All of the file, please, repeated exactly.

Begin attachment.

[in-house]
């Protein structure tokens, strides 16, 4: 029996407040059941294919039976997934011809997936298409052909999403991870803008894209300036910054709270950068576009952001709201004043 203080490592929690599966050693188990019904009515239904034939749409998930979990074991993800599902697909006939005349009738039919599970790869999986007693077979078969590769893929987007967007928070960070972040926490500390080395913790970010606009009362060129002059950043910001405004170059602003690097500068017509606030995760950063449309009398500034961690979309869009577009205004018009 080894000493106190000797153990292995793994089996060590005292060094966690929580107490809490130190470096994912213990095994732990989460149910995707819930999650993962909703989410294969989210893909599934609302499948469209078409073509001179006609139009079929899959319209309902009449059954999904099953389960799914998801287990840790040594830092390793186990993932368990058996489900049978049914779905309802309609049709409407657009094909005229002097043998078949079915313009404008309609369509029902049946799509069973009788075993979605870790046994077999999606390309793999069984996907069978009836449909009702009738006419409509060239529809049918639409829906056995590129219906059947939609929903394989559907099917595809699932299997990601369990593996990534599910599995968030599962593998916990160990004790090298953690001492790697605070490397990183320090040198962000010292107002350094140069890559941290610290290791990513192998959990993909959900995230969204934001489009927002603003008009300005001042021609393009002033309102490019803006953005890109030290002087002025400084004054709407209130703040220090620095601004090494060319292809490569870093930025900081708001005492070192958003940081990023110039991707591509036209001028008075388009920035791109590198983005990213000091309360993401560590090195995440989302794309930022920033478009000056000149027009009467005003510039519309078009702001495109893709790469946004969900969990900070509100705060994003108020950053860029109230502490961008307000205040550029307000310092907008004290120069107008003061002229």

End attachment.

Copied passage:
[in-house]
């Protein structure tokens, strides 16, 4: 029996407040059941294919039976997934011809997936298409052909999403991870803008894209300036910054709270950068576009952001709201004043 203080490592929690599966050693188990019904009515239904034939749409998930979990074991993800599902697909006939005349009738039919599970790869999986007693077979078969590769893929987007967007928070960070972040926490500390080395913790970010606009009362060129002059950043910001405004170059602003690097500068017509606030995760950063449309009398500034961690979309869009577009205004018009 080894000493106190000797153990292995793994089996060590005292060094966690929580107490809490130190470096994912213990095994732990989460149910995707819930999650993962909703989410294969989210893909599934609302499948469209078409073509001179006609139009079929899959319209309902009449059954999904099953389960799914998801287990840790040594830092390793186990993932368990058996489900049978049914779905309802309609049709409407657009094909005229002097043998078949079915313009404008309609369509029902049946799509069973009788075993979605870790046994077999999606390309793999069984996907069978009836449909009702009738006419409509060239529809049918639409829906056995590129219906059947939609929903394989559907099917595809699932299997990601369990593996990534599910599995968030599962593998916990160990004790090298953690001492790697605070490397990183320090040198962000010292107002350094140069890559941290610290290791990513192998959990993909959900995230969204934001489009927002603003008009300005001042021609393009002033309102490019803006953005890109030290002087002025400084004054709407209130703040220090620095601004090494060319292809490569870093930025900081708001005492070192958003940081990023110039991707591509036209001028008075388009920035791109590198983005990213000091309360993401560590090195995440989302794309930022920033478009000056000149027009009467005003510039519309078009702001495109893709790469946004969900969990900070509100705060994003108020950053860029109230502490961008307000205040550029307000310092907008004290120069107008003061002229």